Spain's Christmas Lottery Gives Away $1.26 Billion
MADRID, Spain – Schoolchildren chanted the winning number Saturday for the grandprize in Spain's Christmas lottery, billed as the richest in the world with $1.26 billion in total prize money.
The sweepstakes – known as El Gordo, or the Fat One – put the entire nation on tenterhooks, with crowds huddling by television sets in bars and living rooms, waiting to see whether their five-digit number would be the lucky one.
Under a complex share-the-wealth system, El Gordo has a top prize of $1.6 million and up to 1,700 people can share it. The most any single ticket can win is $160,000. There are thousands of winners.
The winning number for the grandprize this year was 18,795.
One of the big winners was a folkloric music and dance company on the Canary island of Tenerife. Its members reaped $80 million after buying 500 tickets with the lucky number, state lottery officials said.
"They deserve this money. They are hardworking people," lottery ticket vendor Menchu Mendez said by telephone.
Hundreds of tickets with the winning combination were also sold in the southern province of Murcia.
"It will push up the region's consumption and the gross domestic product. Imagine how many Murcians will now buy a new home, a villa on the beach or a car," regional president Ramon Luis Valcarcel told the national news agency Efe.
According to a 189-year-old tradition, the wooden balls were plucked from a golden tumbler and the winning sums were sung out in high-pitched tones by the children at the San Idelfonso elementary school in Madrid.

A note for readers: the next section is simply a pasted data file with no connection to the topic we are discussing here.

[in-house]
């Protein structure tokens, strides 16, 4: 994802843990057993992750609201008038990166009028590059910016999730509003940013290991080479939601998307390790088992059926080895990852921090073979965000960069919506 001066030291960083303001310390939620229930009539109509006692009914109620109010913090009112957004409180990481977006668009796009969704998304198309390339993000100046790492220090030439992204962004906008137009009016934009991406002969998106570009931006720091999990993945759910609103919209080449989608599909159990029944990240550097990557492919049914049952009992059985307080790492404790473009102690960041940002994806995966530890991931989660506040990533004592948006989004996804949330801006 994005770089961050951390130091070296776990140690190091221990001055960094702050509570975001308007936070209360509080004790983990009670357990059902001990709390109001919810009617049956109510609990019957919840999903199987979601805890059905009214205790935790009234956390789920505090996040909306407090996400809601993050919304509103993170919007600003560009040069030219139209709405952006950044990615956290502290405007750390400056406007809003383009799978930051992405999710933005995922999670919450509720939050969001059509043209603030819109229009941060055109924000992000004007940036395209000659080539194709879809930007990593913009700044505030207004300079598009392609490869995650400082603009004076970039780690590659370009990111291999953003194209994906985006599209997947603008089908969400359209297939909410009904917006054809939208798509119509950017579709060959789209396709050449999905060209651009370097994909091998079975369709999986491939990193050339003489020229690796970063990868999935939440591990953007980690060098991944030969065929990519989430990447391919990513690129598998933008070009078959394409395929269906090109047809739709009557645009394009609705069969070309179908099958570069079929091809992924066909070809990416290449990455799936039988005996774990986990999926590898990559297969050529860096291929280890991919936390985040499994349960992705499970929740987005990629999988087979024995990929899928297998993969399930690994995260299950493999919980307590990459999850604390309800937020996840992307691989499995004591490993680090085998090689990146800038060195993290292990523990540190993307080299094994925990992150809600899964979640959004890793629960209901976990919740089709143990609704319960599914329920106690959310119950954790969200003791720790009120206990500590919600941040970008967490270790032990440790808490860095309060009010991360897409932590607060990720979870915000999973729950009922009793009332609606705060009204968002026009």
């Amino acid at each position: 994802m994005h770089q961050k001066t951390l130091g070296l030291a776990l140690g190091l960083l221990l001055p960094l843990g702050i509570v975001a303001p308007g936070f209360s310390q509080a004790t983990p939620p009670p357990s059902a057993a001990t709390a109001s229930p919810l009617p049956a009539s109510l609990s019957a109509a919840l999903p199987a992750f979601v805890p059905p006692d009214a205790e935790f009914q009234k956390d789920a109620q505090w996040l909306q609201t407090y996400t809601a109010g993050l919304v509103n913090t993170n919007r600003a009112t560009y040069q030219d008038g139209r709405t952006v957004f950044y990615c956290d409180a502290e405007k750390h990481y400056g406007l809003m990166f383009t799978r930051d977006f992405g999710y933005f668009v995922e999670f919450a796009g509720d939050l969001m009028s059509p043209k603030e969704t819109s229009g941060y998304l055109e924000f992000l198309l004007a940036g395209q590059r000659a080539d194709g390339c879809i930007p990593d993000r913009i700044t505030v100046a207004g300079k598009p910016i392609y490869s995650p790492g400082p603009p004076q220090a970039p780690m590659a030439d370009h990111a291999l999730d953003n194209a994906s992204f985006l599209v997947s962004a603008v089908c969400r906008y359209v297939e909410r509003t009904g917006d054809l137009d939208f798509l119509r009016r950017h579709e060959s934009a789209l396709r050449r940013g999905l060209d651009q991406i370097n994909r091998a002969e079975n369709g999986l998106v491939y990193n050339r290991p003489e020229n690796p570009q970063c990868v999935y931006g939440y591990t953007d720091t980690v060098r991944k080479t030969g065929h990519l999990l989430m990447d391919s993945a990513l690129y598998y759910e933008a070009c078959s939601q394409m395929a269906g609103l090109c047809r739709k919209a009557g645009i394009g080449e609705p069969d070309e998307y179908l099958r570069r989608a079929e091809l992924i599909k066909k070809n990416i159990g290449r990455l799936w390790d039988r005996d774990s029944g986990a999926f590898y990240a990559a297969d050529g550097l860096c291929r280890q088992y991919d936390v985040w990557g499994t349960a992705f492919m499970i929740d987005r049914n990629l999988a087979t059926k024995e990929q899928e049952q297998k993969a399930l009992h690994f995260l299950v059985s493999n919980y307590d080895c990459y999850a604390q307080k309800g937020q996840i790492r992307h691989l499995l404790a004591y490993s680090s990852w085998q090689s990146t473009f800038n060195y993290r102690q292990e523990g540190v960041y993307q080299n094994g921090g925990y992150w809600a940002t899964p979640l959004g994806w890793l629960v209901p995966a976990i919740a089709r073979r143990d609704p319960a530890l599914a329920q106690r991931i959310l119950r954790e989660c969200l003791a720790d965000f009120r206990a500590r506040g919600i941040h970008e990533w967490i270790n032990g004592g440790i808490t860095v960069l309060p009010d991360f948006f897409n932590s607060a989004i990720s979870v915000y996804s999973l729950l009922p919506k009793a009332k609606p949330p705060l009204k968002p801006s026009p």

This year, this nation of 42 million people bought more than 100 million tickets, spending a total of $1.7 billion on El Gordo – an average of $41 per inhabitant, the State Lottery and Betting Association said. Tickets could not be purchased abroad, although they were available through banks and online betting firms, said association spokesman Luis Pineta.
Although the jackpot is far greater than any other lottery in the world, the multiple winning rules and more than 1,500 tax-free runners-up prizes ensure the wealth is widely distributed.
To buy an El Gordo ticket, players had to wager $16 and choose a number between 00001 and 65,999.
Each number could appear on up to 1,700 tickets. Neighbors, office colleagues and sports teammates frequently get together and bet on the same number. Last year, all tickets bearing the winning number had been sold in the town of Segovia.
The combination that sold out quickest this year was 11901, known as "Bin Laden's number" because it represents Sept. 11, 2001, the day of the attacks on the World Trade Center and the Pentagon.
This was the last year the schoolchildren will sing the word "peseta" – Spain's currency – as next year the prizes will be awarded in euros, the new legal tender of the European Union as of Jan. 1.
El Gordo also spawned a virtual tourist industry with players traveling across the country to purchase tickets at locations that previously sold lucky numbers.